Pegasus IV Cluster
Serial (non-MPI) jobs
Compiling your code
Two compilers suites are installed on the Pegasus IV Cluster:
We suggest you use the Intel compilers, since they tend to produce somewhat faster executables, which is of significant importance if your simulations run days or even weeks to complete a calculation.
Intel Fortran Compiler compiles Fortran 77, Fortran 90, Fortran 95, and Fortran 2003 programs. It is invoked by typing
This compiles file <file_name>, and if there are no errors, an executable with the name "a.out" is created. If you wish to test your program, simply type:
ifort has a few dozen different compiler switches that change its behavior. You may want to consult the man pages via
or study the output of the command
which lists the possible switches. For example, if you wish the executable to have a name different from "a.out", use the switch "-o". The command
compiles the Fortran program in file "test.f90" and create an executable with the name "MyProgram". Pay particular attention to the optimization switches, since they can make you executables noticeable faster. Basic optimization is performed using the "-O" switch.The command
compiles the Fortran program in file "test.f90" and optimizes the code for maximum speed.
Intel C compiler is invoked by typing:
and the C++ complier can be called via
The basic compiler switches of the C and C++ compilers are similar to those of the Fortran compiler, but there are some differences. As an example, the command:
compiles the C++ program mycode.cpp using maximum level of optimization (-O3) and generates code for the Intel Core 2 processor family with SSSE3 (-mssse3). The executable will be called myprog.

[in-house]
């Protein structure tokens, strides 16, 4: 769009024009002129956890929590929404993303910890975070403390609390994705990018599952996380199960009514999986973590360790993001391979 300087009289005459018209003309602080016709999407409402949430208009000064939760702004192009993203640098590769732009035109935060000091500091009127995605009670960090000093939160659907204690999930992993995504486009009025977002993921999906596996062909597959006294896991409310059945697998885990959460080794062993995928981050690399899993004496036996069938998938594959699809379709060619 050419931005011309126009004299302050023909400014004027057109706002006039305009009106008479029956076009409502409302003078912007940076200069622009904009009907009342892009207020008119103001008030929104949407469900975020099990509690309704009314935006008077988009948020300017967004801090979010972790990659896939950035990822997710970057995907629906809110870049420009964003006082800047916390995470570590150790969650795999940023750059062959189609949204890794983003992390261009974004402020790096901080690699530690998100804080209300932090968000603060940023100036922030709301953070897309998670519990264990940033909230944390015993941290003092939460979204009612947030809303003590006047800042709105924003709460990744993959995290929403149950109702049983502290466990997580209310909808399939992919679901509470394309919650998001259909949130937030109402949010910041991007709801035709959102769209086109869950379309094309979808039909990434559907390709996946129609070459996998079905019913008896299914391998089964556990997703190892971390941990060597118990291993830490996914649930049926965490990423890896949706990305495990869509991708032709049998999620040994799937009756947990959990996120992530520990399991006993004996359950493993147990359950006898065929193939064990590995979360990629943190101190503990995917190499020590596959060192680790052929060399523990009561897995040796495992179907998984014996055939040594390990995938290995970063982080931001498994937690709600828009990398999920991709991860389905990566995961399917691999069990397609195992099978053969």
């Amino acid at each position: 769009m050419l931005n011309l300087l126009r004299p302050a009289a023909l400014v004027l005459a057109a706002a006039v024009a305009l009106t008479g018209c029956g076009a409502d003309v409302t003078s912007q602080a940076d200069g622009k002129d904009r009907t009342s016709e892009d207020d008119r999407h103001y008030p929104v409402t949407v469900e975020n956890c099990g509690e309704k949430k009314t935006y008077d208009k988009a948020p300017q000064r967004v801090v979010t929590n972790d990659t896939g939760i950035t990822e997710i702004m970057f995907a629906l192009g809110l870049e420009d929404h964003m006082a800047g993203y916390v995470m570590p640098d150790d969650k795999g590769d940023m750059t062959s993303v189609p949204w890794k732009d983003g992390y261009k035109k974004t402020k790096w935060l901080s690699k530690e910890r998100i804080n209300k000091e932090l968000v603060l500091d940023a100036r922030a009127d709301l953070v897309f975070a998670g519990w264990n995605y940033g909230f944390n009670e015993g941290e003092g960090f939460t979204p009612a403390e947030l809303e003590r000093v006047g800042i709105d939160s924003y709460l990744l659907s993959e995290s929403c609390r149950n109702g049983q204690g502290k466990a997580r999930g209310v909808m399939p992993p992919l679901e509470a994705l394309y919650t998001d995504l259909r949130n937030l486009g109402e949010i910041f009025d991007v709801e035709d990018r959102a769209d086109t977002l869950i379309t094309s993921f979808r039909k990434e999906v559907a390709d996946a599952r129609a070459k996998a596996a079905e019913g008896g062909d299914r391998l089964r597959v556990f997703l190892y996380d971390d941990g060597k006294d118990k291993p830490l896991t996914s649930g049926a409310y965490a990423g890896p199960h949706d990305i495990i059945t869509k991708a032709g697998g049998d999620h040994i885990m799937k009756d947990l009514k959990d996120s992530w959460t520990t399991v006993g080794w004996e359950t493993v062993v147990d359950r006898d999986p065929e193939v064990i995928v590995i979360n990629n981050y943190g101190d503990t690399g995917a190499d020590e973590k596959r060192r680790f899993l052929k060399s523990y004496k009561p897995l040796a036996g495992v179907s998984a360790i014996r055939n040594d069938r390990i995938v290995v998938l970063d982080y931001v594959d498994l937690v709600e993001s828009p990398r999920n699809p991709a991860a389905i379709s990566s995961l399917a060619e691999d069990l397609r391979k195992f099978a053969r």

Submitting a job
You are not supposed to run your code on the cluster server, and you are not supposed to log into the compute nodes directly. So, how to use the cluster?
The answer is the resource manager (a.k.a. batch system) Torque. In short, to obtain computational resources (such as a certain number of CPUs), you send your request to Torque. Torque puts your request into a waiting queue, and as soon the requested resources are available somewhere in the Pegasus IV cluster, your computation starts.
There are two types of Torque jobs, interactive jobs and batch jobs. To submit a request for an interactive job, simply type:
and as soon as a machine is available you'll get interactive access to it. For you as a user, it will look as if you are directly logged into a cluster node, i.e., you'll see a command prompt such as:
provided Torque decided to give you compute node node004. Now you can use it at will. To end the interactive job simply type
The interactive approach is useful mostly for test runs, especially if your simulation needs human input during execution.
The preferred way of using Pegasus IV cluster is via batch scripts. These are special shell scripts which tell Torque what to do. Torque will queue your job until the requested resources are available, execute the job, save the output data where you want them to be and even let you know when it finished. You just need to submit a script and from thereon Torque takes care of things.
Here is an example of a minimal Torque script:
So, lets explain the script step by step. (Note that we assume that your Torque script and your executables are in the same directory, and that you'll submit the job from that directory).
Now you are ready to submit your first job. Save the above Torque script file into, say, pbs_test. Typing the command
submits the job. To check the status of your job, type:
which prints a list of all jobs in the queue. A typical output could look like the following:
As the last line shows, Torque has queued your job, and it is waiting for execution.
If you need to delete a job, you can use the qdel command together with the job number. The command
would delete job number 74.